The question is very simple: can I trust the value of the Host header?

We are developing an application that serves some resources via HTTP and we wan't to have some private services and some others public.

We have internal domains such as "backoffice.xxxx.com" that can be only accessed internally, and we have other domains that can be accessed from anywhere.

To be more specific, this case is about an application that serves images. So we can have a path like "/pictures/xxxx" via GET and serves the image with that ID to everyone who wants to see it. But we also have mapped the "/pictures" path via POST to upload new images and we don't want anyone to upload pictures.

What we think is that we can use the Host header to validate the request and deny those who come from public domains (or just allow internal domains and deny any other).

What any other options do we have to validate this requests? (If the Host header is not safe enough).


2 Answers 2



It is trivial to change the value of the host header, but, depending on your server set up, this may cause the site not to work as intended. In particular, if you are using name based virtual hosts, the web server will look at the host header to determine which site (of many) to load, and (usually) default to the first defined one if it doesn't recognise the host header.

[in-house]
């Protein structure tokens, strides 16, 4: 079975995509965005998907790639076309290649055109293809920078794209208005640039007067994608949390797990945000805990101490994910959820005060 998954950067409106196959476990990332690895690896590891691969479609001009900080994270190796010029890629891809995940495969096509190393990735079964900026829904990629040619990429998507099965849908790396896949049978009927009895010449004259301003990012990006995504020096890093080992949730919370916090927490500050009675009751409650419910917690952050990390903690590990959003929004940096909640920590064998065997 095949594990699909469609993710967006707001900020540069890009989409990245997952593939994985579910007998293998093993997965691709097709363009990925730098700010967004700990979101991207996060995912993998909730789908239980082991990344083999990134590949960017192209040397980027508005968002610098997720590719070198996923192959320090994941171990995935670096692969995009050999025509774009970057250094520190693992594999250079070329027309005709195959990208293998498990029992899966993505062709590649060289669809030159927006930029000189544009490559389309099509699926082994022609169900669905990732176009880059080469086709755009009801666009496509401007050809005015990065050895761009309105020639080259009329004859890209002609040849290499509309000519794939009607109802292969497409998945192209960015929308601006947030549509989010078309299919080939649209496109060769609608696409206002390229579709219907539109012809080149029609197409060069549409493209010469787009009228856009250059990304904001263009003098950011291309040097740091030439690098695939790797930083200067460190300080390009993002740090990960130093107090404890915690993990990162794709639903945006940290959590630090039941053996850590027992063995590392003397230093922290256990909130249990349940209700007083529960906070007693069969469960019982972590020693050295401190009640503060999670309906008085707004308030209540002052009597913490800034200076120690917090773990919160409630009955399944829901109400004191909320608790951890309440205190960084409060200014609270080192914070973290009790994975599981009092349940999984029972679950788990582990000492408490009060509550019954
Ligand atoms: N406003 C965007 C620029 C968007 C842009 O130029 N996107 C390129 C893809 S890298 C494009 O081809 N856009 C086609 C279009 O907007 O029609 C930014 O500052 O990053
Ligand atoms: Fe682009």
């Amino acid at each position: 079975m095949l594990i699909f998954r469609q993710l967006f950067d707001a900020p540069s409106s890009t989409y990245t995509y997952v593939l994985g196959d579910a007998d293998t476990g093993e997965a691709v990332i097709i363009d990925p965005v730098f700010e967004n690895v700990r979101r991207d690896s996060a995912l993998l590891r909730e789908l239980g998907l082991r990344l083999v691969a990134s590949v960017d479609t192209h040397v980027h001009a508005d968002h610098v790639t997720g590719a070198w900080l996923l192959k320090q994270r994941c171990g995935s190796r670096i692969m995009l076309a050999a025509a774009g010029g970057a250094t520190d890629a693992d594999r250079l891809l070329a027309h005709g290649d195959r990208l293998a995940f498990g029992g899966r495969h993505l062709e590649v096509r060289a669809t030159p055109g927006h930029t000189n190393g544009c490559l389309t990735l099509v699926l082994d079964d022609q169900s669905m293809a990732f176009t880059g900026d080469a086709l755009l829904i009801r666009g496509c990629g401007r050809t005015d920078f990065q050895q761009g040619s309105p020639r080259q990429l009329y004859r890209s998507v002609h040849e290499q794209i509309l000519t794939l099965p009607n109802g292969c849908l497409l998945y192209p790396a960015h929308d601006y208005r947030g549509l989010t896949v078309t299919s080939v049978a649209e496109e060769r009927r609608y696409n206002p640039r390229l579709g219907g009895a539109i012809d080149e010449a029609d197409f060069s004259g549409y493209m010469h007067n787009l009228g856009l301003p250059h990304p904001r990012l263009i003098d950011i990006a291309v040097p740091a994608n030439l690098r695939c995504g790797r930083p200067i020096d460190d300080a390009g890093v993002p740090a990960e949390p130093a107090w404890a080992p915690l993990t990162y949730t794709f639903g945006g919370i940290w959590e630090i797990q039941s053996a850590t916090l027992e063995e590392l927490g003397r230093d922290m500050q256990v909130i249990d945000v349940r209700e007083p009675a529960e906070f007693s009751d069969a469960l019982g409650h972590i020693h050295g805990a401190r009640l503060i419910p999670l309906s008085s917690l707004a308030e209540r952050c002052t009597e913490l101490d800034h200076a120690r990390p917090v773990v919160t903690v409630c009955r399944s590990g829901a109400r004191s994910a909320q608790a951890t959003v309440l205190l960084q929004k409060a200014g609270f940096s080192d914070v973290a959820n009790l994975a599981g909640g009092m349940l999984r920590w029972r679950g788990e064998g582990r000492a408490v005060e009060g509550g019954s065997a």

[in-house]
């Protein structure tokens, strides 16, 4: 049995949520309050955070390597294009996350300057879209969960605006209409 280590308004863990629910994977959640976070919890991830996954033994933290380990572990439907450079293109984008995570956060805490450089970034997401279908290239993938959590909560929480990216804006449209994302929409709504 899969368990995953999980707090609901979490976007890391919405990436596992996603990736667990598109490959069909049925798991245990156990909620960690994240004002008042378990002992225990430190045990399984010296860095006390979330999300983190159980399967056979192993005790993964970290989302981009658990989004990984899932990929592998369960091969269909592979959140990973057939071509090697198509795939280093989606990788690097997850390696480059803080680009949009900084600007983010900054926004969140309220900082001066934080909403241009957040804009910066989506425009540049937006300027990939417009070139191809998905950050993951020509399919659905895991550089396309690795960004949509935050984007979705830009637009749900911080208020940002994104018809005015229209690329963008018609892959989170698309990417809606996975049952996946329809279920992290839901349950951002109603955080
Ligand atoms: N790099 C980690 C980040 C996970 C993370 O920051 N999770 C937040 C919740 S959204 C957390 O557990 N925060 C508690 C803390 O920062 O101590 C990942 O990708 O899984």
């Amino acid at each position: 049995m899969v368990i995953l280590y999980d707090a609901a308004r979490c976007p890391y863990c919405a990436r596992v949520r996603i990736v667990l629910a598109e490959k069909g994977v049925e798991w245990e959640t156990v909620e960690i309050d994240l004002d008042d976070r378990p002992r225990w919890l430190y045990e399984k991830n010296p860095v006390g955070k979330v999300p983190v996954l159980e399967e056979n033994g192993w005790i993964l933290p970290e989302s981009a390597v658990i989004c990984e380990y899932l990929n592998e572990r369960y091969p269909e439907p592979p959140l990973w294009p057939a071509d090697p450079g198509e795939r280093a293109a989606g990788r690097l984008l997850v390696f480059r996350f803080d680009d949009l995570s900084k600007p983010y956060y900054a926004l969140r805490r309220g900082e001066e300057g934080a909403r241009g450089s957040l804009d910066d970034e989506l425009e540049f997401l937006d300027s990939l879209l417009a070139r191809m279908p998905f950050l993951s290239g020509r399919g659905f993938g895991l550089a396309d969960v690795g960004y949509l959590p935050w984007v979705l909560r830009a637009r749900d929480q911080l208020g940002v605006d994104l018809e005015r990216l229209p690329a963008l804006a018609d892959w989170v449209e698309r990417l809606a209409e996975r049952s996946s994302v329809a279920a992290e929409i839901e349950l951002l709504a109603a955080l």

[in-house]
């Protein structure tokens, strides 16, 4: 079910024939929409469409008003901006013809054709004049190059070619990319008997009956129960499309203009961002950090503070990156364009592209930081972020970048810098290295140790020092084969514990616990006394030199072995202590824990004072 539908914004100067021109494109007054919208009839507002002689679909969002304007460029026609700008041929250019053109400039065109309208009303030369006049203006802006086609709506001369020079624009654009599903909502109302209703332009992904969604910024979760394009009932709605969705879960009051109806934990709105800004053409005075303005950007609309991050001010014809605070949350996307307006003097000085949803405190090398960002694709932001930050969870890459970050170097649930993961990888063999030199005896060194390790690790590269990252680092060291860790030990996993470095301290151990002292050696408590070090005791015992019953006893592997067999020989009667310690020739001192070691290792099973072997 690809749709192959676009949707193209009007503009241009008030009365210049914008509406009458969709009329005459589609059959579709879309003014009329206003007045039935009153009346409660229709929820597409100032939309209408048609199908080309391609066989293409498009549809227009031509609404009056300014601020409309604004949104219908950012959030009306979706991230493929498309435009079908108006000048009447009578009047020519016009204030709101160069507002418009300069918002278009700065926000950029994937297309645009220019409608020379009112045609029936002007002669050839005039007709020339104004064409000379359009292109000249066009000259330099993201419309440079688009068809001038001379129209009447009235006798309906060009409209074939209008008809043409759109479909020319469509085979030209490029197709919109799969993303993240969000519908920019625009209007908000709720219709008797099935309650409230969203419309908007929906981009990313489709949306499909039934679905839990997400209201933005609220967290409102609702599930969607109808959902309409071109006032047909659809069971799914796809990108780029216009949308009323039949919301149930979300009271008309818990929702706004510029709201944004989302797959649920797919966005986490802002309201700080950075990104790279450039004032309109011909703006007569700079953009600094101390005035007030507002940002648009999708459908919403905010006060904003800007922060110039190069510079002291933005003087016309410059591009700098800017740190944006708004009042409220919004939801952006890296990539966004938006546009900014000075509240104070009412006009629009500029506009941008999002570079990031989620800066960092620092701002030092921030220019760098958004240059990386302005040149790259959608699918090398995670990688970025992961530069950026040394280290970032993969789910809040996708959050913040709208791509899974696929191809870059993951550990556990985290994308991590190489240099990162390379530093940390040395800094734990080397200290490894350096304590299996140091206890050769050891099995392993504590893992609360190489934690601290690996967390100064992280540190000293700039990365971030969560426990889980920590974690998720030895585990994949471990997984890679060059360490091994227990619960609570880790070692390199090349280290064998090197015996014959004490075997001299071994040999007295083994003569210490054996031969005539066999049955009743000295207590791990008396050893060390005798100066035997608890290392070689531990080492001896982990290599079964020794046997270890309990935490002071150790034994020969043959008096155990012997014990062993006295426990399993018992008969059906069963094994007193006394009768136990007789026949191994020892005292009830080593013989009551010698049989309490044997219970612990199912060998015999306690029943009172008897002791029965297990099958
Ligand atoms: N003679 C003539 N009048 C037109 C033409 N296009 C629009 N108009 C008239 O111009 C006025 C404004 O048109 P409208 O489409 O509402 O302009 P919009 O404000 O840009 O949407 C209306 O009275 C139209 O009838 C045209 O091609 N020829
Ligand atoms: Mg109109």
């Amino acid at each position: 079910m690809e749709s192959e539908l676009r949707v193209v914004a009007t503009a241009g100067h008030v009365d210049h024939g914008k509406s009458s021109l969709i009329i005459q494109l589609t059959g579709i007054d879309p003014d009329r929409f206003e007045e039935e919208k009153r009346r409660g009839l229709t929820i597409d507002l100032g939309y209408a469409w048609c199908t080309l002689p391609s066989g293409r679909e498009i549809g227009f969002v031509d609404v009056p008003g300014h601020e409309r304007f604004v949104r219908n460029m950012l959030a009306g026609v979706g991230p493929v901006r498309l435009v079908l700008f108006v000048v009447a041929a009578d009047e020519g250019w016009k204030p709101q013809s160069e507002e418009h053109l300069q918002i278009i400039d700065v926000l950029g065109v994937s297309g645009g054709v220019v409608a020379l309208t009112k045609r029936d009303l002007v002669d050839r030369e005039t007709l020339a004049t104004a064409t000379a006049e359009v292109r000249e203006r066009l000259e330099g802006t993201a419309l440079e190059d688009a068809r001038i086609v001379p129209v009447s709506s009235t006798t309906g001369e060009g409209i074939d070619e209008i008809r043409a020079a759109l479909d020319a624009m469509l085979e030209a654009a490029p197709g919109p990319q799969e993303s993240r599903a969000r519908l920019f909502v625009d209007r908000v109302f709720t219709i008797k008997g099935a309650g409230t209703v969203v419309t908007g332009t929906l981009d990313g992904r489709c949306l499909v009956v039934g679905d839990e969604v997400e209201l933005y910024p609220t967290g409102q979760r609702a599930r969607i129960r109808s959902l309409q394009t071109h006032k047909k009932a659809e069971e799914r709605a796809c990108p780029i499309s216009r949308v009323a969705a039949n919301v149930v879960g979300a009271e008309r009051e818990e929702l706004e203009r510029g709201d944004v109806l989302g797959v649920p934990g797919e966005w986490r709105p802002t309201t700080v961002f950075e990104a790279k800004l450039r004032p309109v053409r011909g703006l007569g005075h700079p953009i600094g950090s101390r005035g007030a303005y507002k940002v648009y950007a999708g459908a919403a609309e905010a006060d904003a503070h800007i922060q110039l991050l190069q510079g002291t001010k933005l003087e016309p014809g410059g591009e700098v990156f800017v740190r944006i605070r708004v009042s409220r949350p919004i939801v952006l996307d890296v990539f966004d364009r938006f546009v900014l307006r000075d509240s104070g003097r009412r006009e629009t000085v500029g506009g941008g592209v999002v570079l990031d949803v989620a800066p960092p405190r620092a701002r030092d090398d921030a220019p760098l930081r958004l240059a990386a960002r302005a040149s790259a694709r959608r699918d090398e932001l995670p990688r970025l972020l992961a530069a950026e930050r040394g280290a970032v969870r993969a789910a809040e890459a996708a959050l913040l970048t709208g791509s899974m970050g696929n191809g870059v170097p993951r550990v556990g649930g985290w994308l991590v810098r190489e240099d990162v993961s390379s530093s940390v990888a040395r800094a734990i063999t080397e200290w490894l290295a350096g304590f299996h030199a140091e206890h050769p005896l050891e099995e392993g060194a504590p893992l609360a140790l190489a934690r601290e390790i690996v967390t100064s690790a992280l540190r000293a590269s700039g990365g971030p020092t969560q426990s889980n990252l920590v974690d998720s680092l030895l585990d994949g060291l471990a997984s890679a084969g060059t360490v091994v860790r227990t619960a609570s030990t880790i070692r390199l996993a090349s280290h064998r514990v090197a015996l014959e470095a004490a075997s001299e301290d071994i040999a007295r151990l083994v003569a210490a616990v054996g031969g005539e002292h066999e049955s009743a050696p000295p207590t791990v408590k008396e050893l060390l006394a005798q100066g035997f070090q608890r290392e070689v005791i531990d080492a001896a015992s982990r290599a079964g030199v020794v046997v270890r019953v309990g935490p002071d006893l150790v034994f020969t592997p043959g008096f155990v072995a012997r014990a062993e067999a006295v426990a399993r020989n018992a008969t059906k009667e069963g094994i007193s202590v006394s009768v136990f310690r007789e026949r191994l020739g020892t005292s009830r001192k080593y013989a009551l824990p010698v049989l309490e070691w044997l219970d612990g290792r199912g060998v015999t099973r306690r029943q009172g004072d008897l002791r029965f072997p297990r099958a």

If you have an internal network, you will presumably have a range of internal IP addresses. It is possible to restrict access to functions based on that, although the specific settings depend on the web server in use. You could also look at having LDAP or similar centralised authorisation, so only requests from internal users who have signed in in some way can provide an authorisation header. This is ideal if you are running with a Windows domain - you may even be able to have automatic login to the administration functions in this case, based on the logged in user on the computer.


The host header will be the hostname of your web server, and is only used in HTTP requests by clients. It can not be used to validate if the source is authorized to upload images or not. I would develop a login mechanism to which users can authenticate (possibly with a directory service, as mentioned by Matthew) and if authorized, upload new pictures. Deny all other access to the webpage mapped to /pictures. In combination with SSL/TLS and solid password management, this is the most controllable and secure solution.


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